Monday, March 20

a Poem for Thursday....Preston Patrick in March

Preston Patrick in March

Preston Patrick in March.

 If you don’t hurt crows
They won’t hurt you
My father said

And I believed him.

Chorus :-
While water drips
In a blue plastic drum
Water runs from
A pipe in the yard
Water brown bubbling
And smelling strong.

In the ring of trees
Black branched
Against a pearly sky
Crows weave nests.


Ghost trees hover high
On early green hills
And mist and low cloud
Merge in distant perspectives.


There sits a flatbed trailer
Unmoved by their caws
And rusty supports form
As iron oxidises.


The inspiration for the first stanza came out of a poem by Vicki Feaver in her  book,
 “The Handless Maiden”…Cape Poetry

“If you don’t hurt wasps
They won’t hurt you
My father told me.

But I didn’t believe him,”

Sunday, March 19

A Poem for Thursday....Armagh Tellings

It was such a great pleasure to be part of International Women's Day this year as I spent it in Northern Ireland...and joined some other writers at Bangor Library to read our writings.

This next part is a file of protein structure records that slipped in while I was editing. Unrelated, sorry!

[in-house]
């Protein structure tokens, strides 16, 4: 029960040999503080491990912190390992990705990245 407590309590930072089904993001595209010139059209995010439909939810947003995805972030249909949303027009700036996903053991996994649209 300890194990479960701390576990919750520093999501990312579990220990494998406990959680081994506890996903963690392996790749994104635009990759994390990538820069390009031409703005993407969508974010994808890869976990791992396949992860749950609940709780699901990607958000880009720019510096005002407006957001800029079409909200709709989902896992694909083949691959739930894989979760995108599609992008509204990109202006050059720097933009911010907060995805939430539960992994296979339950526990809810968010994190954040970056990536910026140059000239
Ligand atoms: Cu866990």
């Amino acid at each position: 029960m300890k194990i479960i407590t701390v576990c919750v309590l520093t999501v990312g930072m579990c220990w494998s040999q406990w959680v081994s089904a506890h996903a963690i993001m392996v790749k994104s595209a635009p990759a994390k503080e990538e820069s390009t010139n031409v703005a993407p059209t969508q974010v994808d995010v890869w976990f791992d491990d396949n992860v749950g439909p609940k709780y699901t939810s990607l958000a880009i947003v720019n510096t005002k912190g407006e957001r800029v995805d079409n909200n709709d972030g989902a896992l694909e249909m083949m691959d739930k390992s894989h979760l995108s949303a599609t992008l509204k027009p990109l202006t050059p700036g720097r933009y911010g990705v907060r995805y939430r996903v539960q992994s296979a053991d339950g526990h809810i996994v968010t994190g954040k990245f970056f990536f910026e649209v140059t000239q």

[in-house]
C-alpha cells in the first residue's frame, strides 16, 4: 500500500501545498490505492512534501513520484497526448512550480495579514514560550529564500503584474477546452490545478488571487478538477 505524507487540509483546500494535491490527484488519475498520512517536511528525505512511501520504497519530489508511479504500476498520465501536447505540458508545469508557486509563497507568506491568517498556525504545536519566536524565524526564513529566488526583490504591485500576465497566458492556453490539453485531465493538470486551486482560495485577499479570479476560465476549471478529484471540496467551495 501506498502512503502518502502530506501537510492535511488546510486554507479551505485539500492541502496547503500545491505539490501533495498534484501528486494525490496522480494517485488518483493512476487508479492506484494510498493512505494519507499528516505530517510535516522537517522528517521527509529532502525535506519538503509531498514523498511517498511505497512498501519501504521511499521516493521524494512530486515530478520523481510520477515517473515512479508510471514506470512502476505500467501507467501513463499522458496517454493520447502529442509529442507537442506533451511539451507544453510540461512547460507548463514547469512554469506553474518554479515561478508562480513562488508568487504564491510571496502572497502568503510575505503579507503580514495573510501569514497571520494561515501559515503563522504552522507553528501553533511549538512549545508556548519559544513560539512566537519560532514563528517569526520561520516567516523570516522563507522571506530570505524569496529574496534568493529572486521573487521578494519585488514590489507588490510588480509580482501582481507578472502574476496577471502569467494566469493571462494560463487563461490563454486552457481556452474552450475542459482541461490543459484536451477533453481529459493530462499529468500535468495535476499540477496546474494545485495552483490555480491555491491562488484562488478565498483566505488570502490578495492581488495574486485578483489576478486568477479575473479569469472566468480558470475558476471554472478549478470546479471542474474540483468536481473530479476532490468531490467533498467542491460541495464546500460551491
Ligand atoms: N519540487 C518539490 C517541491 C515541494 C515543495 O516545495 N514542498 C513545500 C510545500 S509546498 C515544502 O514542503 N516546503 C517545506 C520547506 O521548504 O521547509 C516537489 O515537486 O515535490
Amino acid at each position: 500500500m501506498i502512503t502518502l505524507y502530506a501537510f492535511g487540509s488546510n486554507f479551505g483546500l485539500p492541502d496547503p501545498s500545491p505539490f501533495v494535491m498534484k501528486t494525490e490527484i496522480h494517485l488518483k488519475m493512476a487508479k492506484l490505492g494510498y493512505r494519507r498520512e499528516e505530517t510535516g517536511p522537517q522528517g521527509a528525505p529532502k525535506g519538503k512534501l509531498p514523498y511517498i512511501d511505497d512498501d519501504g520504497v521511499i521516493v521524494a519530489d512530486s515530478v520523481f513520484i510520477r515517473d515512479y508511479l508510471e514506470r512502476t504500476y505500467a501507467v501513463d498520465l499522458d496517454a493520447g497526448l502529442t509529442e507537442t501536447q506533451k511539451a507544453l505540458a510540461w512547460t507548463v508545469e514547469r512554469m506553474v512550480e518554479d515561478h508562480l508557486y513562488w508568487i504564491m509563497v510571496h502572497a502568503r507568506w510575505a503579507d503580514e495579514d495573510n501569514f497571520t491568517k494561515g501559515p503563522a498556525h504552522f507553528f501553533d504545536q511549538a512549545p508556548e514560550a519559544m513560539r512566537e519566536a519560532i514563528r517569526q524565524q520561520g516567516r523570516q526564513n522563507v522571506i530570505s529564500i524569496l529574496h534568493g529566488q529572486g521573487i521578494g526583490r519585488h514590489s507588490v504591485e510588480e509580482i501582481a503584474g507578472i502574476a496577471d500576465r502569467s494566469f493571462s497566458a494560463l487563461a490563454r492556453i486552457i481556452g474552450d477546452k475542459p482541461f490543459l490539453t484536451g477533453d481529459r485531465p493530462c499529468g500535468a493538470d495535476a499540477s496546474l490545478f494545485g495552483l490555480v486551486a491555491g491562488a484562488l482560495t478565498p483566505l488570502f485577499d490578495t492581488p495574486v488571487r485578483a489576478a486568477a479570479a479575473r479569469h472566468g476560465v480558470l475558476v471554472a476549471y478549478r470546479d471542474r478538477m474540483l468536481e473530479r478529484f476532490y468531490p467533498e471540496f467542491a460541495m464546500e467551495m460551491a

The day was organised by Jane Talbot @  and the readings at Bangor were lead by Liz Weir.....@.

Then being encouraged by several friends to "get my work out there"...I offered a couple of poems for Josephine Corcoran's blogpost...."And other Poems"

What joy to get a lovely message from her that she had chosen this one about the old family farm in Armagh. 
Thankyou to all who allowed me to share some words.

‘Armagh Tellings’ by Geraldine Snape

Armagh Tellings
I remember hearing about
Newtownhamilton and granny.
I was told about how the
hens scuttled around where
Summer’s swifts filled the farmyard.
Told about the road to market taken
By the broad carthorse that
turned the wheel that
churned the butter..
That was the pride of Armagh….and
Dad wearing a top hat and
Him perched proudly on the cart.
And I remember
Drumlins everywhere you looked.
And the roads flying by..Killyfaddy,
Tassagh, and Dundrum.
And there’s the wee post office…neat and sparse
With Will Moore and his little mum.
William James from..the Braeside..
That’s running along the border..
By Annvale road…and the lake.
And the famous Darkley Mill.
And I remember the stories of the
Farm and how they said that
Sarah Makem who worked at the mill
Sometimes sang in the yard
And there’s the C of I at
Where I once met a Mr. Lowry
whose mum knew dad apparently …..
There on Annvale road and
found that dad had been there before!!..
Albert Nesbit…Megagherty…..Watsons.
There’s two piers guarding a lane to a farm